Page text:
How much does it cost to live on my own?

Last month, I started this habit of tracking just how much money I spend. I think it’s important because ever since I’ve been living on my own, I noticed that my bank balance has been draining very very very quickly.

Well, I just collated all the data, and boy was I in for a shock!

The total amount of money that leaked out of my wallet for the month of January was…. *drum roll* SGD$2099.33!!!

WOAH! I’m horrified!!! No wonder my wallet has a hole!


Having spent so much money, I think the message on my wallet is very apt:


Shoo! No money inside!

Anyway, I need a new wallet. The hole in my wallet has been rather annoying. It’s been scratching my skin whenever I walk around with my wallet in my pocket. The problem, however, is that wallets are expensive. I’ve been on the lookout for wallets – decent ones that won’t damage too quickly. But the ones I’ve seen cost from as little as $40 to as high as $200! That’s a huge turn-off! Even the thought of buying a $40 wallet puts me off. I have no idea why anyone would buy a $200 wallet when it looks exactly like a $40 wallet in the same departmental store.

Anyway… Wow… SGD$2099.33! Where did all the money go? Well, here’s a breakdown:

Monthly Savings and Investments: $400.00
Insurance Premiums: $38.08
Rent: $750.00
Handphone Bill: $64.00
Transportation (Bus + Train): $40.00
Food & Other Necessities: $316.25
Non-Regular Expenses: $491.00

Here’s a percentage breakdown:

Ok, to be honest, this month’s expenditure is extraordinarily high because of what I call, “Non-regular expenses,” which includes a short holiday to Batam, the cost of repairing my laptop, and of course, my anniversary celebration.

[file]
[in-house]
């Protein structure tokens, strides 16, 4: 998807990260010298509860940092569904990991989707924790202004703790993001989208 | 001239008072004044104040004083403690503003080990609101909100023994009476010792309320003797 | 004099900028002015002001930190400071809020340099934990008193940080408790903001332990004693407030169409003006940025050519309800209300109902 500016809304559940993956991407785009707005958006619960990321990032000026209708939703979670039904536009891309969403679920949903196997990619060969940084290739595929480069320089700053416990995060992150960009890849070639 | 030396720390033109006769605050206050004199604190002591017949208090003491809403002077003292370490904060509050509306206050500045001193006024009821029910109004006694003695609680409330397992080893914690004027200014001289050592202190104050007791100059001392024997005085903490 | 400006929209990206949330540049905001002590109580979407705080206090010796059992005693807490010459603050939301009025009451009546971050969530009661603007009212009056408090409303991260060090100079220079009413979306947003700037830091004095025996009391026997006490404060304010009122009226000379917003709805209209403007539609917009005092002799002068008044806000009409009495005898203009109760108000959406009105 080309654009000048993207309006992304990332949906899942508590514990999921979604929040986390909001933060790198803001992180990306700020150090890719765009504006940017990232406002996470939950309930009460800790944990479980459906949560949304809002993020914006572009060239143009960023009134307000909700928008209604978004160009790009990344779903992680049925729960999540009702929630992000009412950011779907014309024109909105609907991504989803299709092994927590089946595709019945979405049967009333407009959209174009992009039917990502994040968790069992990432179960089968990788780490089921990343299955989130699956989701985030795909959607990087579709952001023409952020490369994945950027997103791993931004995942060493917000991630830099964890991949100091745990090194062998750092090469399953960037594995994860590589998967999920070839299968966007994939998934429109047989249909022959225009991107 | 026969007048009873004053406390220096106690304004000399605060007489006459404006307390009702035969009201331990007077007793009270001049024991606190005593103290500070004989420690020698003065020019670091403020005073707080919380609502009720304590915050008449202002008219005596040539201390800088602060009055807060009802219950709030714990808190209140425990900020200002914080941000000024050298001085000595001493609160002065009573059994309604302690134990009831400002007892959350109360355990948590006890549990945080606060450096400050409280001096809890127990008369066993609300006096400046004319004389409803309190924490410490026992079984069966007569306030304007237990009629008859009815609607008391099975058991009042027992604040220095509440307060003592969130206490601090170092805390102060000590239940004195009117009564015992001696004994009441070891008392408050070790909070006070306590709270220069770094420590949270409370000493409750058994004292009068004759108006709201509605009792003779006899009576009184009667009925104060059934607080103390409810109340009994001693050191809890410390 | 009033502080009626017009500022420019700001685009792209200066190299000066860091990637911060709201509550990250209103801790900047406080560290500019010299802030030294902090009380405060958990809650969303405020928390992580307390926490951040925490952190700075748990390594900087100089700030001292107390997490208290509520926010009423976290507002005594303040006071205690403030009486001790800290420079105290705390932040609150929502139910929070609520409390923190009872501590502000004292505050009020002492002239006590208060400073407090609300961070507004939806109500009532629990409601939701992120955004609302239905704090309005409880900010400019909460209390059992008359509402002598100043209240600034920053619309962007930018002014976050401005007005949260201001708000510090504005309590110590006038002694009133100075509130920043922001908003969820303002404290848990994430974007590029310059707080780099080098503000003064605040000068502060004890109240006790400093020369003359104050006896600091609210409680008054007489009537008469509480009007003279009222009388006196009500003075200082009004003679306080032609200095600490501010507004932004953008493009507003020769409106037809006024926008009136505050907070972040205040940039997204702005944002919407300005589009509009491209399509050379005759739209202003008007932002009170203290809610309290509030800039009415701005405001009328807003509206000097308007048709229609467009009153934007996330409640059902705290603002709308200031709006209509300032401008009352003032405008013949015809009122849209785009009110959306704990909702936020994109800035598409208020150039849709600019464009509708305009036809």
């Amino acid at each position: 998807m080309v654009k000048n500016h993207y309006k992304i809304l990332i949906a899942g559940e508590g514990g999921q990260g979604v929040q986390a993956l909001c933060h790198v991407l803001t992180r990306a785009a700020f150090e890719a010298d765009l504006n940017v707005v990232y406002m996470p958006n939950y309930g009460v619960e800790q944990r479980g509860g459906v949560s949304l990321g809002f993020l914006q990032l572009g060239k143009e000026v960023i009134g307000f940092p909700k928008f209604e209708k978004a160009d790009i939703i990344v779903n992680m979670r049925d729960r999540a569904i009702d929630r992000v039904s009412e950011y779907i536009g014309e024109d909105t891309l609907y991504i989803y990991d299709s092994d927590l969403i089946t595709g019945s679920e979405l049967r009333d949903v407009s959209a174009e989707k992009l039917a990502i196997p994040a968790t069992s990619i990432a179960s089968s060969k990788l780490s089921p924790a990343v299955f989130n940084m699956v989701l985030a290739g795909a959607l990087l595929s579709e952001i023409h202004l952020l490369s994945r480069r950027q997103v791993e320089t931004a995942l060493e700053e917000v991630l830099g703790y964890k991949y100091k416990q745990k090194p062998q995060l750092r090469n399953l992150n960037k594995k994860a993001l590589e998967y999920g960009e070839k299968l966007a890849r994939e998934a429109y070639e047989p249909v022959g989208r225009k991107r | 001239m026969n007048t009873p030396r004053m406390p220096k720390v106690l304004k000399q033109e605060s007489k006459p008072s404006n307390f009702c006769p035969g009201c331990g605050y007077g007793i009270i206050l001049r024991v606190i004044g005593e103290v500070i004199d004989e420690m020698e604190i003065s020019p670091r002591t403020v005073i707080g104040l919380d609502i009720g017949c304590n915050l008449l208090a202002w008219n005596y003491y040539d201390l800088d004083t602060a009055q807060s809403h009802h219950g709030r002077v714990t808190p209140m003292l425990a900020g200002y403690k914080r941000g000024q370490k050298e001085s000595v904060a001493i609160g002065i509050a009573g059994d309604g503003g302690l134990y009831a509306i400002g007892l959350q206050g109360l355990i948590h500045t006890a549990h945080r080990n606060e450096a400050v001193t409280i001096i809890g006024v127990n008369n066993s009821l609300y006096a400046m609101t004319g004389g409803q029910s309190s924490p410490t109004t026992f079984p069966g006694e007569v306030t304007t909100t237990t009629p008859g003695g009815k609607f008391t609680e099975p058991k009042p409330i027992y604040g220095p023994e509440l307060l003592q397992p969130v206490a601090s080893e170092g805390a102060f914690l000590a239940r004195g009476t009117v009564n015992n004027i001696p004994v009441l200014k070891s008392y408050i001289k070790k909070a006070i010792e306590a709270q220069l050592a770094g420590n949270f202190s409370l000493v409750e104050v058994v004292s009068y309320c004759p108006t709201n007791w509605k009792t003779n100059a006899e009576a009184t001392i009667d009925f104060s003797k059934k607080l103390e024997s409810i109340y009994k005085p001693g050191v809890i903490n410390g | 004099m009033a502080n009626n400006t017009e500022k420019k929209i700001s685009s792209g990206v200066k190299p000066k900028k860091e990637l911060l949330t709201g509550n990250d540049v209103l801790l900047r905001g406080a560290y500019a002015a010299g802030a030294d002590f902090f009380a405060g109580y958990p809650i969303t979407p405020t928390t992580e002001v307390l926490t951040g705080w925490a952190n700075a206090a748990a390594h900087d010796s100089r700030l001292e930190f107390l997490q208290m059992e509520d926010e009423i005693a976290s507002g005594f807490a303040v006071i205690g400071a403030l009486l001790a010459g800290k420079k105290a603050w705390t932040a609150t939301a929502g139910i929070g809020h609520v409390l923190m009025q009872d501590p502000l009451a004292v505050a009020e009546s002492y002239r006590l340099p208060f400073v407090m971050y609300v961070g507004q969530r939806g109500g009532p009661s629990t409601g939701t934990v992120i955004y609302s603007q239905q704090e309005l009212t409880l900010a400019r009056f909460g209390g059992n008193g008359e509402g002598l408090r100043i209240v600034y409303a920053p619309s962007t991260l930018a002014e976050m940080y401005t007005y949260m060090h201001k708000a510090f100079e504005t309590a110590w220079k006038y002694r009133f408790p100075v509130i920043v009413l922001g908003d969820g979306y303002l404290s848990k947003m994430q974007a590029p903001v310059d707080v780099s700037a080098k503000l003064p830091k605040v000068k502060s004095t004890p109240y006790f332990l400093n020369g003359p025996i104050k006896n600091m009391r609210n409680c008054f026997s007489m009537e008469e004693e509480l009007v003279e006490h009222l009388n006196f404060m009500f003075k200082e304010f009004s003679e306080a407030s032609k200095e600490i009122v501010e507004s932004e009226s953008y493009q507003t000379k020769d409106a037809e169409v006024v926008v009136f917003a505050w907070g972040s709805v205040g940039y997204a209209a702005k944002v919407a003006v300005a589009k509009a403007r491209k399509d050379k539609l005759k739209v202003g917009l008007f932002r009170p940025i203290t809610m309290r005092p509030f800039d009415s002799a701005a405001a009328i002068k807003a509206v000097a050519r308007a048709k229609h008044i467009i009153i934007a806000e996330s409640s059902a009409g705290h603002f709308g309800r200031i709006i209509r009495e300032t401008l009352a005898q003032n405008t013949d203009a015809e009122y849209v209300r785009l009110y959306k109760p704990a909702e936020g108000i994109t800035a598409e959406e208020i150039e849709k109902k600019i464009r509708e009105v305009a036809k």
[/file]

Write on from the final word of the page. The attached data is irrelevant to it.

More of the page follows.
If we don’t count the non-regular expenses, and if we don’t count the amount set aside for savings and investments, the total amount spent is: $1208.33. This is comparable to what a friend of mine (single and renting) spends a month.

Furthermore, if we don’t count the cost of renting a room, then my regular expenditure for daily necessities (food, insurance, transportation, handphone) is only $458.33 for the month. Not too bad, I think.

If you’re wondering how on earth I managed to spend only $40 on transportation, here’s how: I walk to school everyday! It also helps that The Girlfriend drives. If we go anywhere together, we’d usually go by car.

That being said, I think it’s still pretty scary how fast $40 runs out just by taking the MRT. In January alone, I took the train about slightly more than 10 times?

Anyway, I think the reasons why I’ve been able to bring down my expenditure on food (to $316.25) is primarily because school has started and I’ve been eating in the canteen, plus the fact that I’ve committed myself to eating cornflakes and brewing my own coffee almost every morning (I’d die of boredom if I eat nothing but cornflakes every morning, so sometimes I’ll walk to school and enjoy a plate of fried noodles), plus the fact that I’ve been eating with The Girlfriend’s family every now and then (I’m soooo grateful for their hospitality!).

Some statistics: If I eat lunch and dinner in school, my average expenditure is about $7 a day (including the occasional coffee). If I eat both lunch and dinner outside of school, my average expenditure is about $12 a day.

I’m still contemplating whether or not I should pack and eat cornflakes or some kind of cereal mix for lunch. I wish I could cook and pack my own meals. That would really bring down the cost of food even further. Too bad cooking’s not allowed at where I’m renting. Oh well…

I wonder if I can bring down my expenditure further without making life too miserable. Suggestions, anyone?